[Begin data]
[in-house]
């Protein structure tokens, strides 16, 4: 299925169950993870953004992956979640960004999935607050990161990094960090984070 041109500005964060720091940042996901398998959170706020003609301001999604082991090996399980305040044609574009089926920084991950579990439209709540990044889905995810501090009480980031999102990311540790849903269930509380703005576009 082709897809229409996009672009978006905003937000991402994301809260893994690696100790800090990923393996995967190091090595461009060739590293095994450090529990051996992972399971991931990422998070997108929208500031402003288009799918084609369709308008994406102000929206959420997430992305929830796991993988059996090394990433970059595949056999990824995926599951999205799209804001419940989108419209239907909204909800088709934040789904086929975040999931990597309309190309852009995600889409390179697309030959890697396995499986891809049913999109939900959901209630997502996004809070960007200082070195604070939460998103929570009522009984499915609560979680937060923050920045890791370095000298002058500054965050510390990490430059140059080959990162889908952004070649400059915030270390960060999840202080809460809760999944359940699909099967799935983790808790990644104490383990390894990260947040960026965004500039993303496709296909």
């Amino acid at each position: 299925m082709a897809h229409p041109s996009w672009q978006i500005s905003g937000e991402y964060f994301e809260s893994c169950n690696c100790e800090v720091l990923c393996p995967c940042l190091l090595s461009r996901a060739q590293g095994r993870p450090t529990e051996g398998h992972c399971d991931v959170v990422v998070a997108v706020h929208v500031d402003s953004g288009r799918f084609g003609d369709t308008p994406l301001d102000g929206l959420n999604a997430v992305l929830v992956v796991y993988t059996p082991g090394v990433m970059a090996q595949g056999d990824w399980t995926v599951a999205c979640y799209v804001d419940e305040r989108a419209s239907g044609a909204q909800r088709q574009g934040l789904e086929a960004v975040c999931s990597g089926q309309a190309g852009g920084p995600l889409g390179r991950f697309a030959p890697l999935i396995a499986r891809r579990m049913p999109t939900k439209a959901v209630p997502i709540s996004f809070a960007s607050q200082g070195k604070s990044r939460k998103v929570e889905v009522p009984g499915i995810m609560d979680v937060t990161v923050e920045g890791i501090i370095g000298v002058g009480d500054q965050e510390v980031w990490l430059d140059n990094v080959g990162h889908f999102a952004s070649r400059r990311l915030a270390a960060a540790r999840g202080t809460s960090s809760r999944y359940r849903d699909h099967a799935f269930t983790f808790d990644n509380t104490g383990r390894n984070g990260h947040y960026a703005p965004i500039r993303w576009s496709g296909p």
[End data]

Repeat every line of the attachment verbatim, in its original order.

[in-house]
């Protein structure tokens, strides 16, 4: 299925169950993870953004992956979640960004999935607050990161990094960090984070 041109500005964060720091940042996901398998959170706020003609301001999604082991090996399980305040044609574009089926920084991950579990439209709540990044889905995810501090009480980031999102990311540790849903269930509380703005576009 082709897809229409996009672009978006905003937000991402994301809260893994690696100790800090990923393996995967190091090595461009060739590293095994450090529990051996992972399971991931990422998070997108929208500031402003288009799918084609369709308008994406102000929206959420997430992305929830796991993988059996090394990433970059595949056999990824995926599951999205799209804001419940989108419209239907909204909800088709934040789904086929975040999931990597309309190309852009995600889409390179697309030959890697396995499986891809049913999109939900959901209630997502996004809070960007200082070195604070939460998103929570009522009984499915609560979680937060923050920045890791370095000298002058500054965050510390990490430059140059080959990162889908952004070649400059915030270390960060999840202080809460809760999944359940699909099967799935983790808790990644104490383990390894990260947040960026965004500039993303496709296909």
């Amino acid at each position: 299925m082709a897809h229409p041109s996009w672009q978006i500005s905003g937000e991402y964060f994301e809260s893994c169950n690696c100790e800090v720091l990923c393996p995967c940042l190091l090595s461009r996901a060739q590293g095994r993870p450090t529990e051996g398998h992972c399971d991931v959170v990422v998070a997108v706020h929208v500031d402003s953004g288009r799918f084609g003609d369709t308008p994406l301001d102000g929206l959420n999604a997430v992305l929830v992956v796991y993988t059996p082991g090394v990433m970059a090996q595949g056999d990824w399980t995926v599951a999205c979640y799209v804001d419940e305040r989108a419209s239907g044609a909204q909800r088709q574009g934040l789904e086929a960004v975040c999931s990597g089926q309309a190309g852009g920084p995600l889409g390179r991950f697309a030959p890697l999935i396995a499986r891809r579990m049913p999109t939900k439209a959901v209630p997502i709540s996004f809070a960007s607050q200082g070195k604070s990044r939460k998103v929570e889905v009522p009984g499915i995810m609560d979680v937060t990161v923050e920045g890791i501090i370095g000298v002058g009480d500054q965050e510390v980031w990490l430059d140059n990094v080959g990162h889908f999102a952004s070649r400059r990311l915030a270390a960060a540790r999840g202080t809460s960090s809760r999944y359940r849903d699909h099967a799935f269930t983790f808790d990644n509380t104490g383990r390894n984070g990260h947040y960026a703005p965004i500039r993303w576009s496709g296909p």